The Complainant argues that the Respondent clearly violated WEPA by ignoring the collective bargaining agreement, refusing to sign the 1993-96 labor agreement and actively attempting to have the Complainant decertified. The Complainant asserts that the complaint was brought six months after agreement was reached on the 1993-96 contract, and shortly after the Complainant became aware of the full extent of the Respondent's unfair labor practices. The one year statute of limitations runs from the point at which the Complainant becomes aware of the unfair labor practices, and thus the matter is properly before the Commission for decision. The Complainant notes that, even if the statute of limitations had run with respect to some aspect of the unfair labor practices, the actions of the Respondent represent a continuing violation of the law, and the right to file a complaint cannot be extinguished by the running of the statute.

The Union rejects any suggestion that it somehow waived its right to enforce its contract or act as the exclusive representative of employees. The Respondent claims that the notice of reopening served by the Union was defective, but Greg Montoto accepted the notice, met with the Union and agreed to terms on a successor contract without making any objection to the form or timing of the notice of reopening. The Respondent had no reasonable basis for assuming that the Union had somehow abandoned the bargaining process. As for contract administration, the Union had no reason to believe that there was a need to visit the work site, since no employee had made a complaint about wages or working conditions. The Union kept in touch with members in a variety of ways, and the failure of the employees to raise concerns cannot be interpreted as indifference by the Union. Since the Union had no knowledge of any contract violations, it cannot be held to have waived its right to enforce the contract once it became aware of the pattern of violations by the Montotos.

The Complainant maintains that the Respondent violated 111.06(1)(f) of WEPA by breaching the 1990-93 contract at the ice cream shop and the bakery. At the ice cream shop, the Respondent ignored the Union's status as exclusive bargaining representative by consulting with an employee of Concession Air about the proper application of the contract rather than with the Union. As a result of her failure to consult with the Union, Rita Montoto failed to pay its employees the appropriate contractual wage rates, and violated the Union Security Clause by allowing employee Maria Martin to work without paying Union dues. At the LeCroissant bakery, the Respondent did not apply any of the terms of the contract, even though the contract, by its express terms, covers "... employees within the employing unit of the Company, located on the premises of Mitchell International Airport, Milwaukee, Wisconsin..." While the Respondent claims that the Union waived its right to enforce the contract while LeCroissant was still a tenuous operation, the evidence does not demonstrate any such agreement. Even if such an agreement was made, it obviously did not continue once the Respondent operated LeCroissant for nine months and negotiated a ten year lease for the bakery.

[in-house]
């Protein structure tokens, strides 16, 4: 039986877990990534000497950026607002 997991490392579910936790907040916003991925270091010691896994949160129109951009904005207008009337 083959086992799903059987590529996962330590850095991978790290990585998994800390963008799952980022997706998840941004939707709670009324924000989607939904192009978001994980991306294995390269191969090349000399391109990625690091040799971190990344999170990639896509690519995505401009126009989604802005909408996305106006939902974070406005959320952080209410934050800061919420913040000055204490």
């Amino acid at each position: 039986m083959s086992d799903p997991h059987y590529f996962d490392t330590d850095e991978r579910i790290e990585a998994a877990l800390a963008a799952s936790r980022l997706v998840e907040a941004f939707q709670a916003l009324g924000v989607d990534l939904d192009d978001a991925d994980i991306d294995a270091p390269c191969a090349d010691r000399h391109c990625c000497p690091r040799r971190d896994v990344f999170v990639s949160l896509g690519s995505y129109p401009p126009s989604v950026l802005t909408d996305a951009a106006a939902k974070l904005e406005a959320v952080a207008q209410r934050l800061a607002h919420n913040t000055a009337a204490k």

The Complainant argues that the Respondent committed further unfair labor practices in refusing to execute and apply the 1993-96 labor agreement negotiated between Greg Montoto and the Union. Montoto had full authority to speak for the employer. He accepted the terms discussed in the May 6, 1993 meeting, and no representative of the employer ever contacted the Union thereafter to reject or express any reservations about the terms of the 1993-96 contract. Greg Montoto admitted that his failure to sign the contract was solely caused by Lisa Montoto's comment that the employees did not want Union representation. This does not suffice to create any good faith doubt about the Union's majority status and does excuse his repudiation of the contract. One comment by the owner's daughter falls far short of being objective evidence of opposition to the Union by a majority of the employees. Absent any good faith doubt, there is simply no defense to the refusal to execute the contract and abide by its terms. Even if a good faith doubt existed about the degree of support for the Union, the Complainant argues that the Respondent's continuing violations of the contract may reasonably be viewed as having created the employee dissatisfaction in the first place.